I asked Nancy how she got started designing these features. In the early days to contour the land she would raise up some areas into berms, improving drainage and adding topographical interest. The risk of this, however, especially on already poorly draining land was that the water would flood into the lawns or worse, into neighboring gardens. In order to prevent this she created small depressions in discreet areas as catchment basins. As time went on she learned to work with nature rather than against it and to make these garden features more architectural in nature, adding ‘landbridges’ (mini dams with stepping stones across the top), surrounding pathways and creating them as focal points rather than hidden puddles. To enhance their functionality runoff from roofs was also redirected into these depressions as needed.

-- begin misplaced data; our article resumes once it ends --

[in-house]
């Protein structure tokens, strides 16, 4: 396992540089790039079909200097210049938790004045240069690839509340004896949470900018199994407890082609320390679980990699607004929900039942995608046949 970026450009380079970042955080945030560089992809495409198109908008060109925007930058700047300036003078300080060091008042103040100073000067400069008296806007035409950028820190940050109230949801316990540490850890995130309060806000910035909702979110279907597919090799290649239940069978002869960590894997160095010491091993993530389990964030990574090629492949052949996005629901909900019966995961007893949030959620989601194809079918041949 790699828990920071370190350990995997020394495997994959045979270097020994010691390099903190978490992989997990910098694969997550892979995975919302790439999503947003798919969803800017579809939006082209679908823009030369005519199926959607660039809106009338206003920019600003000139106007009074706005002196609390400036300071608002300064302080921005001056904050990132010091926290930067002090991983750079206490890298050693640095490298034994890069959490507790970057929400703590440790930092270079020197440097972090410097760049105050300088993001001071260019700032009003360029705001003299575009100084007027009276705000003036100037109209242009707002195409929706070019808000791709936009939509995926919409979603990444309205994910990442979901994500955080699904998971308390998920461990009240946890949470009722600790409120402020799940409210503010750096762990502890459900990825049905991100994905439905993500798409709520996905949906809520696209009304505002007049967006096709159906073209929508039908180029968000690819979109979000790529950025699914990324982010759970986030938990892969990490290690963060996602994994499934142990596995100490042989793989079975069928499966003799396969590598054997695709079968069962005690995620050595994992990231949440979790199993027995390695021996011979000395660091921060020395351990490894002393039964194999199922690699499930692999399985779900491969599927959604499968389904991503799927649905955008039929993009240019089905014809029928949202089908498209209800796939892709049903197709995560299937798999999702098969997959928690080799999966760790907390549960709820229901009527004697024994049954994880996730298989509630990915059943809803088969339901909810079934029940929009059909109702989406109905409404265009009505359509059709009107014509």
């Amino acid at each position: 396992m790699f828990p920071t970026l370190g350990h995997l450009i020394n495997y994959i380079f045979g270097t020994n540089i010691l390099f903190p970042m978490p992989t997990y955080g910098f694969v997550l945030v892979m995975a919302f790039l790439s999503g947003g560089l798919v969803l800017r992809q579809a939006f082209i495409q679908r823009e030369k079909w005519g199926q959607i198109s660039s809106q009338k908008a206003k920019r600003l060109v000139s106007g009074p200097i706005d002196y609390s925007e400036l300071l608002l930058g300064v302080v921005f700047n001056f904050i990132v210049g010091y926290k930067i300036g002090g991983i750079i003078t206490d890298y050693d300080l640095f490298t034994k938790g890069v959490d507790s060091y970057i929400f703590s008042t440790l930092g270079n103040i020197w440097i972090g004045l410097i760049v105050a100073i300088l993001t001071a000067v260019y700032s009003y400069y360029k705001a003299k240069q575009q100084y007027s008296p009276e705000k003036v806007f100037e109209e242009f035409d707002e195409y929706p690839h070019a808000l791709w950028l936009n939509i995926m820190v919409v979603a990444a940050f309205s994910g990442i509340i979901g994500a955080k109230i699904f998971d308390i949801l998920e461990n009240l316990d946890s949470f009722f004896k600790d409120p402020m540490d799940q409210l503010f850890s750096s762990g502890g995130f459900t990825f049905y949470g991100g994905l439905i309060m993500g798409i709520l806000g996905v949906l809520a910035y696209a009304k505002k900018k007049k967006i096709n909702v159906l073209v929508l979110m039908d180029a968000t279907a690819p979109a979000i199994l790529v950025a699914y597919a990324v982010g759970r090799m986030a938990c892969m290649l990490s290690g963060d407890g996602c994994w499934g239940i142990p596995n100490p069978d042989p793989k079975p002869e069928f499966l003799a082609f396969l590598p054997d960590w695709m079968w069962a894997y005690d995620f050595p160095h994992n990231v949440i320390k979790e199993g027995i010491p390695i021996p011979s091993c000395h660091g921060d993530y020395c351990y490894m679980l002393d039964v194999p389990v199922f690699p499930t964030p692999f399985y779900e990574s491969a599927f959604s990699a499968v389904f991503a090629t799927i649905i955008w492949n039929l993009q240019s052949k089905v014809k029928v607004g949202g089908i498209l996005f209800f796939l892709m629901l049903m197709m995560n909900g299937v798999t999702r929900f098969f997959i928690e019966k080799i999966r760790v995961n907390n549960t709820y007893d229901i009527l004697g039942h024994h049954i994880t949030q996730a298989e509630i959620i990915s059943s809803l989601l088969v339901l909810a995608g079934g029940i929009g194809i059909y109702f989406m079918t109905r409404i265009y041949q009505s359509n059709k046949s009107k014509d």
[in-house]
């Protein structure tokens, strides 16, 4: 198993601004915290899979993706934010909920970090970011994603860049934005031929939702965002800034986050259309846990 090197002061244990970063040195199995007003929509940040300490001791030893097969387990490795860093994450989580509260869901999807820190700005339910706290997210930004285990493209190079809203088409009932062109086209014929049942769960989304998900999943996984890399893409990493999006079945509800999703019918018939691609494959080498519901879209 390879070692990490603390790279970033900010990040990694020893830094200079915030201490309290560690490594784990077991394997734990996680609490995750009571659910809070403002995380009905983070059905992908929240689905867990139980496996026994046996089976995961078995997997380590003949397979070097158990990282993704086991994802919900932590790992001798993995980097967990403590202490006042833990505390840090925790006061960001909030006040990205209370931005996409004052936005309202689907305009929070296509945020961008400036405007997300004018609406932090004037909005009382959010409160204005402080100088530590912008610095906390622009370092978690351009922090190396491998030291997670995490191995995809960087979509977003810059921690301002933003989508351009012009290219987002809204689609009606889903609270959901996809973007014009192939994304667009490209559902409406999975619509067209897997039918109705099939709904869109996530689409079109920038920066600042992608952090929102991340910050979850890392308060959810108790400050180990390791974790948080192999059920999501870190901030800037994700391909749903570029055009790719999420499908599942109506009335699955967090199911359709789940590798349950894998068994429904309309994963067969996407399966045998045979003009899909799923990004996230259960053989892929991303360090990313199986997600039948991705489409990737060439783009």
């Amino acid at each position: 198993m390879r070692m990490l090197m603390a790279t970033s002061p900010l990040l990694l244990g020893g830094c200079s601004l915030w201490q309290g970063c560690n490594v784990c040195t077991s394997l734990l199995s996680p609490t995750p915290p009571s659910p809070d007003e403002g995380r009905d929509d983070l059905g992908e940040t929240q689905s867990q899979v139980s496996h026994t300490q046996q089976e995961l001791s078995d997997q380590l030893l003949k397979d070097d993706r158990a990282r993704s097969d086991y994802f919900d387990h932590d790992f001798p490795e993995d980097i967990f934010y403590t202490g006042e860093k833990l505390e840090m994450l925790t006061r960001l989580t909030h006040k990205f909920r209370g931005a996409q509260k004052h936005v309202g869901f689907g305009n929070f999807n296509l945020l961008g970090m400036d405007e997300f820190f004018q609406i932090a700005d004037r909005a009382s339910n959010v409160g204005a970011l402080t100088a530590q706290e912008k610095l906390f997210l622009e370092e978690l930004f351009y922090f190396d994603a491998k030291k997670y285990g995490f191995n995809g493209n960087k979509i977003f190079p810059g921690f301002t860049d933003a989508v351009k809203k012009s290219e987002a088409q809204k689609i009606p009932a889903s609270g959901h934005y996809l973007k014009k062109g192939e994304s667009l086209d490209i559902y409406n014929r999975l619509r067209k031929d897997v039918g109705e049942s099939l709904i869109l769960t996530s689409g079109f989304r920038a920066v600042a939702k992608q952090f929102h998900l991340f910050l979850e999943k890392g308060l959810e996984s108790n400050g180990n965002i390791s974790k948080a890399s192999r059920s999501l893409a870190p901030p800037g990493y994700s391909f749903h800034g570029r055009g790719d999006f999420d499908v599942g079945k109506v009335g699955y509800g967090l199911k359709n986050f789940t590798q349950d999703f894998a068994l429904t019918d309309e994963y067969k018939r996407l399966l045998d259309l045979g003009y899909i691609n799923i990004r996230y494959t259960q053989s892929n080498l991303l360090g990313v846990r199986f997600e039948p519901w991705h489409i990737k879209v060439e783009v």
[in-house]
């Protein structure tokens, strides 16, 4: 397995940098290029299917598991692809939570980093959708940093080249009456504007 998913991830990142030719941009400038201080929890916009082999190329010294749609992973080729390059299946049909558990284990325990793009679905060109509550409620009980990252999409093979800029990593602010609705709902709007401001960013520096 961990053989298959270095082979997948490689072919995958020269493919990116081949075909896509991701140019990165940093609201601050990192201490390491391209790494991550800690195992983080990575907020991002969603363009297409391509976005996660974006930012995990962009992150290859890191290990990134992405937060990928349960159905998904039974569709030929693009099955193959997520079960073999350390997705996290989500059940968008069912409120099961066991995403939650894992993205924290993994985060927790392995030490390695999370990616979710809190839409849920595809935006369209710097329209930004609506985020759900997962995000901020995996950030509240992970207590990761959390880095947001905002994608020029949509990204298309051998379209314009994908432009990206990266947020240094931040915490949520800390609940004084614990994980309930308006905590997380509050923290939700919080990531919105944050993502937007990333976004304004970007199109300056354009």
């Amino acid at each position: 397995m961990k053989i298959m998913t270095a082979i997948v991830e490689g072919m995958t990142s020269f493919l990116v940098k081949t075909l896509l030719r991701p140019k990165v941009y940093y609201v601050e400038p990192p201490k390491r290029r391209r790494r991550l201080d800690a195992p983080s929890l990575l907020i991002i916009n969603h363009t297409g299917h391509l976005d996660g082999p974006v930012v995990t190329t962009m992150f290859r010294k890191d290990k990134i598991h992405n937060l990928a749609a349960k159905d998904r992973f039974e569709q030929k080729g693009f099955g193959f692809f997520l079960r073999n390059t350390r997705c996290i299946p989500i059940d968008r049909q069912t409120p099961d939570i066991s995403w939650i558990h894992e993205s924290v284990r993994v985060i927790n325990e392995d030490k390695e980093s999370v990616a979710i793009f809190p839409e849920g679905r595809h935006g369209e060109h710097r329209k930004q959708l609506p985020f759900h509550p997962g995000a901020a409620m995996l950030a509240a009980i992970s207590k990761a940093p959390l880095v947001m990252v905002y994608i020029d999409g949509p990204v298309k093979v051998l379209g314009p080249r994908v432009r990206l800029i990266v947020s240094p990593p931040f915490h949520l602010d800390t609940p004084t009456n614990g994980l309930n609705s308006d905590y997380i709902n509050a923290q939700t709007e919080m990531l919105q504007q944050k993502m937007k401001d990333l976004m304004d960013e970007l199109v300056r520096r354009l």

GARDEN 1; A well placed boulder in the depression ties
into the stone landbridge while surrounding grasses
and shrubs add winter interest.
Design by Artistic Garden Concepts

Nancy took us to visit three of her residential installations and I was surprised that these were in well manicured upscale neighborhoods, the first of which also had a Homeowners Association (aka The Plant Police). If you have ever lived in such a community you will appreciate how challenging getting approval of landscape designs can be. The end result had to be functional, aesthetically beautiful and blend with the neighborhood. No muddy puddles here thank you very much! As if that wasn’t enough this first installation was in a front garden so it had to look really good year round.